Homebuyers are thinking more like consumer product buyers, focusing on ‘why’ they’re buying in addition to ‘what,’ experts say.
We are a culture of branding, from big name brands to the personal branding sought by everyone from reality stars to everyday job seekers.
It is in this environment that developers of housing, from multifamily projects to planned communities and custom builds, rely on branding to make the proverbial sale. The identity will convey just the right positioning while also being memorable and, eventually, recognizable.
Living in a Branded World
“Increasingly homebuyers are thinking more like consumer product buyers, focusing on ‘why’ they’re buying in addition to ‘what’ they’re buying,” says Mark Jones, director of marketing and public relations for Brighthaus Marketing, who is himself a licensed realtor. “Whether it’s to help them feel more socially responsible, more environmentally friendly, or simply having a more interesting story to tell, buyers want their purchase to make them feel good about themselves and their choices.”
Veteran Atlanta realtor Bill Golden also believes differentiation helps drive sales.
“The most important thing is a brand that will stand out, and not sound like every other development,” he says. “The name should sound inviting and luxurious; still, at least part of the branding should have some connection with the building itself or its area or surroundings.”
As an example, Golden, who is an independent real estate agent with RE/Max Metro Atlanta Cityside, says if a development is in an area called Morningside, it’s optimal if the brand has ”Morningside” in it.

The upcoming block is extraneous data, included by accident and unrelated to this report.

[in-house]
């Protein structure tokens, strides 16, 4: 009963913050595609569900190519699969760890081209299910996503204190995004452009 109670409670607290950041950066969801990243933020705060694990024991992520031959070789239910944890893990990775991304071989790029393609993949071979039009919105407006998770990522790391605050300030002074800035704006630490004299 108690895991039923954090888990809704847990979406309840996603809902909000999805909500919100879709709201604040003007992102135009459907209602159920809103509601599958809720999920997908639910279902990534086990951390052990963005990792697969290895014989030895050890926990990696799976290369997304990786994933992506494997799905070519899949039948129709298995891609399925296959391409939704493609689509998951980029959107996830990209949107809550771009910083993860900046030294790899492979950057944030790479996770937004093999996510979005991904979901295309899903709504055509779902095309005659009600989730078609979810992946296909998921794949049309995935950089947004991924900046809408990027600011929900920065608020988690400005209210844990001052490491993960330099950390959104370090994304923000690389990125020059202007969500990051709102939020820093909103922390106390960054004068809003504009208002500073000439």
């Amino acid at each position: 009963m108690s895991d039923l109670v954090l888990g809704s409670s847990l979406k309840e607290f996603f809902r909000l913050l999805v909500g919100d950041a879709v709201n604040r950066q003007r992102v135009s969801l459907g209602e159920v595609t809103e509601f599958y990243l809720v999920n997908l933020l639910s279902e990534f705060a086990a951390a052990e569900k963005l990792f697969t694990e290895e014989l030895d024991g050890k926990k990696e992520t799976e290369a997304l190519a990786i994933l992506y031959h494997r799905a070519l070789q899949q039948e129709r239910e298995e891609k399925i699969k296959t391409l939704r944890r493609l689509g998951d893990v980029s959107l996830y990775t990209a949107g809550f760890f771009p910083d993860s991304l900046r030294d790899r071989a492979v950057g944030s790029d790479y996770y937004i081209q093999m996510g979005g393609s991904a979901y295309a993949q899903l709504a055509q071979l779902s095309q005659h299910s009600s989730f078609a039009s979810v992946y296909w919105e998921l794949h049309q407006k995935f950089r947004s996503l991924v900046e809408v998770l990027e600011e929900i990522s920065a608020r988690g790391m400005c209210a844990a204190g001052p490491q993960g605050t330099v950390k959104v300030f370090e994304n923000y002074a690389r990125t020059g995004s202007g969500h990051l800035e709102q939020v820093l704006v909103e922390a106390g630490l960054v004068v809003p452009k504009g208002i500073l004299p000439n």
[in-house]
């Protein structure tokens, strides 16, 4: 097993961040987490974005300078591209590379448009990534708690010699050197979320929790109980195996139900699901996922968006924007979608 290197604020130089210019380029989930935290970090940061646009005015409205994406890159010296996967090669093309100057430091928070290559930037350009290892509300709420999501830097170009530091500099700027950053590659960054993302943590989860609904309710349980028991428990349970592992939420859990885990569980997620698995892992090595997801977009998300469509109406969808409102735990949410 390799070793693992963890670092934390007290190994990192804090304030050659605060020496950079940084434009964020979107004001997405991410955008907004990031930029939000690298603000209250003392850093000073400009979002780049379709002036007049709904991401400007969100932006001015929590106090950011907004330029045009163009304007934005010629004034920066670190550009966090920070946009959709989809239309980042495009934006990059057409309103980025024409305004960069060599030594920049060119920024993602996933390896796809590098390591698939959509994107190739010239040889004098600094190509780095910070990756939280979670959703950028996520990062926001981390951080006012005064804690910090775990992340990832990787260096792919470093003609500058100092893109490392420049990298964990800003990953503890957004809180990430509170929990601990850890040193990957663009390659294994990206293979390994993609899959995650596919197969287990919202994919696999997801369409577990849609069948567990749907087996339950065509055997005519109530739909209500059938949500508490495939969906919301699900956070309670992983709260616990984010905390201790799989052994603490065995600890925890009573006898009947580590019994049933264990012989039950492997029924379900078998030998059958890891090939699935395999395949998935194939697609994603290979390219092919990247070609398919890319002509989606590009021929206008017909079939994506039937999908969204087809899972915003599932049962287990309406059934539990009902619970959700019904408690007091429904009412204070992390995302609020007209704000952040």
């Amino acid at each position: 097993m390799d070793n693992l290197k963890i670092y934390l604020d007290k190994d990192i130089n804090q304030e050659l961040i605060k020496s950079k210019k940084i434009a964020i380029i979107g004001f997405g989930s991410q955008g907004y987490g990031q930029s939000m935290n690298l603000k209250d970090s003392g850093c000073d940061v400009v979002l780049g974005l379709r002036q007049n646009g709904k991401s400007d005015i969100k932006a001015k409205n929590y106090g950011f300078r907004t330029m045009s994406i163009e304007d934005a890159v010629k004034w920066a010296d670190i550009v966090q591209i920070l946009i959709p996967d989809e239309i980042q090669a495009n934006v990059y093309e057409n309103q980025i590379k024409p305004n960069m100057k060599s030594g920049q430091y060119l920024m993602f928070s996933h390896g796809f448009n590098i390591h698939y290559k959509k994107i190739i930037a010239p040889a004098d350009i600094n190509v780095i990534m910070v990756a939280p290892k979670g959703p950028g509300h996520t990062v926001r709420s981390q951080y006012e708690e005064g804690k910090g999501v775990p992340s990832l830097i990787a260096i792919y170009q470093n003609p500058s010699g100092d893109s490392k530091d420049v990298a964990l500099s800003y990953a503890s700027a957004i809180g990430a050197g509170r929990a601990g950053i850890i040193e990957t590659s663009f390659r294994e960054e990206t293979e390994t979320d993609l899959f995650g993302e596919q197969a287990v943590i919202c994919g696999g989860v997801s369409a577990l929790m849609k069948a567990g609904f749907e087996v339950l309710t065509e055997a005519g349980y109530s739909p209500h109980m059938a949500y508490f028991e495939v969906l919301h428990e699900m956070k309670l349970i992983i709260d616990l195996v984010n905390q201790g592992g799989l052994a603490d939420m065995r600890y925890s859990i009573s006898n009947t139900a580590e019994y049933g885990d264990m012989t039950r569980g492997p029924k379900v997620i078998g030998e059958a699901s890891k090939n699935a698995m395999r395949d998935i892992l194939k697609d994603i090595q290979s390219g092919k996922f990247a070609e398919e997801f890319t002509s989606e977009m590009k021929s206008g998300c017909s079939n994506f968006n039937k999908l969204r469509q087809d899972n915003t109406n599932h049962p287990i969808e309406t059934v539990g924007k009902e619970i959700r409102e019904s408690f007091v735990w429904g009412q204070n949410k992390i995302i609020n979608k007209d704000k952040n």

“It gives a potential buyer/renter a sense of belonging to the community,” he says. “Conversely – and ideally – a development should not carry the name of one section of town, yet be located in another.”
Jones concurs, adding that, “With the increasing number of adaptive reuse developments and new urbanist communities, the history of the buildings, space and property have to be interesting and engaging. Buyers or even renters want to be able to connect emotionally to their community and the story behind it.”
Is There an Echo in Here?
“To avoid the pitfalls of duplication or similarity to existing property names (locally, regionally or nationally), it works well for a development’s name to have a connection to its specific location or the history of the land,” says Betsy Sheppard, president and co-owner of Gilbert & Sheppard Group, a marketing and business consulting firm that creates campaigns for clients in the housing industry throughout the Southeast. “More than ever before, the Internet provides tools for us to thoroughly research the selected land’s heritage – even folklore – for inspiration for the naming process.”
A name has to be unique, says Ginny Bryant, vice president of sales for Lennar Atlanta, a division of Lennar, the second-largest homebuilder in the country. “This sometimes leads us to create a whole new word to describe a new brand, a word or phrase that evokes a certain luxury, like ‘Bayard.’”
“We are careful that a development’s name does not mean something altogether different in another language,” Bryant says. “Also, a name cannot be too long, because that may have an impact on the signage.”
Kerrie Gilbert, Gilbert & Sheppard Group’s creative director and co-owner, takes that thought a bit further, and online.
“An essential step that is often missed during the process is domain registration,” she says. “The name of the community and its eventual website address should match without creating an excessively long domain name. However, it is not always as easy as adding ‘dot com’ to the selected property name.”
And, just as the name and online presence should be pursued in tandem, Bryant reminds us that the design of each logo is vital. “An effective logo needs to translate consistently when reproduced digitally, in print or on signs, which means that sometimes, pretty fonts or curlicues just do not work well,” she says.
“Developers have to differentiate their product from everything else on the market – housing and otherwise – by selling the experience of living in the community,” says Jones, whose company recently expanded from Palm Springs, California, to Atlanta. “It’s no longer enough to sell the features. Buyers want to be able to envision and embrace the lifestyle. That’s what they’re purchasing.”